Back in 2001, a play about the crime was staged in the very courtroom in Red Deer that the actual proceedings took place in. The End of the Rope, penned by Aaron Coates, chronicles the experiences of Cook and his lawyer Dave MacNaughton during their 18-month battle to evade the noose. Cook had a history of clashes with the law during his short life — prior to the murders, he had been in prison on a robbery charge.

He was eventually apprehended on a farm near Bashaw by police after a sprawling, ambitious manhunt. He was then whisked away to the village’s police office.

He had been in the Ponoka hospital for a time but had escaped, and while he was on the loose, tensions across the province really heated up. “That really got people worried. Where is he? Will there be other people attacked or murdered? It really was a horrible, horrible thing. So there was a massive manhunt to try and find him.”

To this day, questions linger as to Cook’s guilt. He claimed he was fighting a losing battle against a society hungry to pin someone with the crimes.

His alibi of being in Edmonton during the night of the murders also couldn’t be cracked, although pinpointing the times of the deaths wasn’t the exact science it is today. And although he reportedly didn’t always see eye to eye with his folks, some say it’s an enormous stretch to believe he would butcher his entire family.

In a letter to his lawyer, Cook wrote he, “Used to think it was up to the Crown to prove a person guilty, now, I believe different. I know they cannot prove me guilty, for in all truth, I am not. If I hang, murder will be committed in the name of the law.” Near the entrance of the Old Court House building, visitors can find a fascinating collection of newspaper clippings, letters and photos related to the case as well.

Meanwhile, the building, with its unmistakable sense of history, is now called the Old Court House Professional Centre, it now houses several organizations and offices, including the building’s co-owner Richard McDonell of Reserve Fund Planners Ltd. McDonell has a deep appreciation and respect for the building, and points out that his office used to be the judge’s chambers connected to the courtroom.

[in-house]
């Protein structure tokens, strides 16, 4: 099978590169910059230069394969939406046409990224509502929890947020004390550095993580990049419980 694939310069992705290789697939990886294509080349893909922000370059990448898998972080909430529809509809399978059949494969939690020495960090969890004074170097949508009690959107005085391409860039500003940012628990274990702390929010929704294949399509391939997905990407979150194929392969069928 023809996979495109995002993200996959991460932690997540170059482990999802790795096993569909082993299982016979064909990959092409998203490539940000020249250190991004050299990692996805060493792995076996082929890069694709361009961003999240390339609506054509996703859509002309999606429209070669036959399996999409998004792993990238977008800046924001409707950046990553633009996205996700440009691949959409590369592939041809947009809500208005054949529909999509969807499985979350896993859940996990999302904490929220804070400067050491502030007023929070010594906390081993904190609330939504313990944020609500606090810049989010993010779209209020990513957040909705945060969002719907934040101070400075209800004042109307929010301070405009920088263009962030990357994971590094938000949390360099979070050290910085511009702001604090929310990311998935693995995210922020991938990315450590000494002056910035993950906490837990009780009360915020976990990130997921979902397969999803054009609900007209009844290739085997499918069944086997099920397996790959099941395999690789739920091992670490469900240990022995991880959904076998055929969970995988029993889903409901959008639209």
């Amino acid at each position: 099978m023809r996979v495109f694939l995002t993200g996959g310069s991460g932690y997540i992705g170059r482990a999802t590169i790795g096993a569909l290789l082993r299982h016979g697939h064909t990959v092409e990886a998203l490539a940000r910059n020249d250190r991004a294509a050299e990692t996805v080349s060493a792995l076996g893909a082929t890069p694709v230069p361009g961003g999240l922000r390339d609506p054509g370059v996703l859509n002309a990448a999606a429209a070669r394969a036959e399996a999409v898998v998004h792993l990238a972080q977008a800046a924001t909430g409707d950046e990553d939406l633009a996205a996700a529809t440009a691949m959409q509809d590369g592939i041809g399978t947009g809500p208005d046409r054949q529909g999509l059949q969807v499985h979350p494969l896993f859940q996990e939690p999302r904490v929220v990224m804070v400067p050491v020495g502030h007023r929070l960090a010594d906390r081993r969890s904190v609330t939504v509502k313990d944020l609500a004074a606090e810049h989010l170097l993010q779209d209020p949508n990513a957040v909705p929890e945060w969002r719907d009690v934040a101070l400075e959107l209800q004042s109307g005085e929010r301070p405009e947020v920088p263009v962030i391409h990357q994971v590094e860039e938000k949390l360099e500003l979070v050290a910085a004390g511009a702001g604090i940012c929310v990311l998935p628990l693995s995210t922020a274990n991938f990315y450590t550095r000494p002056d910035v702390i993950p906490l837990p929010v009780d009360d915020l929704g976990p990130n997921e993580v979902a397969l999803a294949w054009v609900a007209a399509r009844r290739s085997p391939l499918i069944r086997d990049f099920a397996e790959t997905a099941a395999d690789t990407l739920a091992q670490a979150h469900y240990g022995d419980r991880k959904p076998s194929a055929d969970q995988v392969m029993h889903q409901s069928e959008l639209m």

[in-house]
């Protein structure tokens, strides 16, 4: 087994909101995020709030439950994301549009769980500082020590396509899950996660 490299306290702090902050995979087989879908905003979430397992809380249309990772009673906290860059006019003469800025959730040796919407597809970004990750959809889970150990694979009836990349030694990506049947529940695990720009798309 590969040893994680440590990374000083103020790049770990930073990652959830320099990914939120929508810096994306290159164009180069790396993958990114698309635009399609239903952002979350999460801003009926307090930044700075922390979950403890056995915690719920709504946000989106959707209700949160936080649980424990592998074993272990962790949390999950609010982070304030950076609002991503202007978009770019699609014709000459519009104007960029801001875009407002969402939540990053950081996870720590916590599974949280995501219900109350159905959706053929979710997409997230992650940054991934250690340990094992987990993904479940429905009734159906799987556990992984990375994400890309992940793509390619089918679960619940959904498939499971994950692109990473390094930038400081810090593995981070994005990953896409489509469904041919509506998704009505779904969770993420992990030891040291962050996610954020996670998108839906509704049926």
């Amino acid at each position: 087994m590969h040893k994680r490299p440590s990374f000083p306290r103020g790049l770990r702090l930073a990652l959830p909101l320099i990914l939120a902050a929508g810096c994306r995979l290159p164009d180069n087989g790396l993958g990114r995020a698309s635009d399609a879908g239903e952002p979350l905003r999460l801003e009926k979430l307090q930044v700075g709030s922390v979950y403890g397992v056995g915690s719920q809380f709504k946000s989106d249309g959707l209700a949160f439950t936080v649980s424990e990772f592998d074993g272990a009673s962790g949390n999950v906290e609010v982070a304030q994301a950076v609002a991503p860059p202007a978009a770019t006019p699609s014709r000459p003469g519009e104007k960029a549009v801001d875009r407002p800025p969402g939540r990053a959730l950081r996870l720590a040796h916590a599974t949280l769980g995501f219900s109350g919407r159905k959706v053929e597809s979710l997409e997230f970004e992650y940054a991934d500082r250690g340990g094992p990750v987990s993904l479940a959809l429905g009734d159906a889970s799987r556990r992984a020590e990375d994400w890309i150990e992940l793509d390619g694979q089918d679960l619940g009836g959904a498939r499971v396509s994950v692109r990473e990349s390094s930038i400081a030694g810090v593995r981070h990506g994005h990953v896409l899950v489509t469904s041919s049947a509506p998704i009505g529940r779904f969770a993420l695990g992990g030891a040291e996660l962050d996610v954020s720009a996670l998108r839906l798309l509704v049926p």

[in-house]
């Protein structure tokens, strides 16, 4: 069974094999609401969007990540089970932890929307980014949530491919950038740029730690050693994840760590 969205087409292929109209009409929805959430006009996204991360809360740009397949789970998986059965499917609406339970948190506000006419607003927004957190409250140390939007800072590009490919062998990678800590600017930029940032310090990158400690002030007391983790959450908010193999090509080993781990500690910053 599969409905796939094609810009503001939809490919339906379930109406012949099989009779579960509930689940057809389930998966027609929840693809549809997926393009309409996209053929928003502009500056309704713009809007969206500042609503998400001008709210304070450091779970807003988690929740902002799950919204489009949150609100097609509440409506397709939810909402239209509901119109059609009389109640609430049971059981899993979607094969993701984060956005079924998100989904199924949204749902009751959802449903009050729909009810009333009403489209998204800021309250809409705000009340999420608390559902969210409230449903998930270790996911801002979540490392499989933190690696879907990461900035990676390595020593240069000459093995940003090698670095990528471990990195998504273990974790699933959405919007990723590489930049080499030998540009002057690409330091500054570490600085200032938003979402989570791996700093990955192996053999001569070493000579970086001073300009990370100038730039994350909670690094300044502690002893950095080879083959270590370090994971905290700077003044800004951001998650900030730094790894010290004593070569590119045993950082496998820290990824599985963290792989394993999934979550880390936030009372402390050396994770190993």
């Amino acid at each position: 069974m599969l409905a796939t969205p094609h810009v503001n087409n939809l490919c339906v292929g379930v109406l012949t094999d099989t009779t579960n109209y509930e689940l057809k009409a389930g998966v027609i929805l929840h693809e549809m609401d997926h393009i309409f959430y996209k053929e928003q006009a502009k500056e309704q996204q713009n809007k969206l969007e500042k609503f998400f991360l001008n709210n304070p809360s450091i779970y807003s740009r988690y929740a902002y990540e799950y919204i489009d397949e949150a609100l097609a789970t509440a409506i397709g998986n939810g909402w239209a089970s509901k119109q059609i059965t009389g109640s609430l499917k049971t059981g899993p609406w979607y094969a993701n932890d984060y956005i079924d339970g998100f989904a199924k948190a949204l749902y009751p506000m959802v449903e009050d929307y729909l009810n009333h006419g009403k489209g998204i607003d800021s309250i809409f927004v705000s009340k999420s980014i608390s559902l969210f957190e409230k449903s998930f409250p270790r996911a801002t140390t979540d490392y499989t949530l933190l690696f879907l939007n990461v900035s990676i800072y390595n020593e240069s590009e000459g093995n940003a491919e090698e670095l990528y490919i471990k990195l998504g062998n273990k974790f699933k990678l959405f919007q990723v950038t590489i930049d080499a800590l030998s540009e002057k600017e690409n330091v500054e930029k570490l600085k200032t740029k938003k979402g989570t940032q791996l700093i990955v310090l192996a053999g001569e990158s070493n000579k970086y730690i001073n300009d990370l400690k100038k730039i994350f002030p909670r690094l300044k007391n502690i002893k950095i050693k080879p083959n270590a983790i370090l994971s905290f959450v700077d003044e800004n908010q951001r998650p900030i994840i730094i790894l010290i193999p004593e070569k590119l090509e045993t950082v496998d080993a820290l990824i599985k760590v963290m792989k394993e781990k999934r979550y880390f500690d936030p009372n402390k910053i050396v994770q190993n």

“This is where Judge Peter Greschuk decided in 1959 that Robert Raymond Cook would hang by the neck until dead,” he noted, adding that years back he was testifying in a civil trial and was standing in the very spot where Cook had proclaimed his innocence.

Today, careful restoration work throughout the building has maintained the polished, sophisticated look of the past, regardless of the changes over the years and the changes in tenants.

And with the provincial designation as a historical resource, there are all kinds of rules as to what precisely can be done to the building as well.

“You really can’t do anything without prior written permission of the (provincial) minister,” he explained. “And we have not tried to push that envelope because we like that idea.”

For McDonell, it’s certainly more than just a place of business.

“I love coming into this building everyday,” he said. “It’s as simple as that.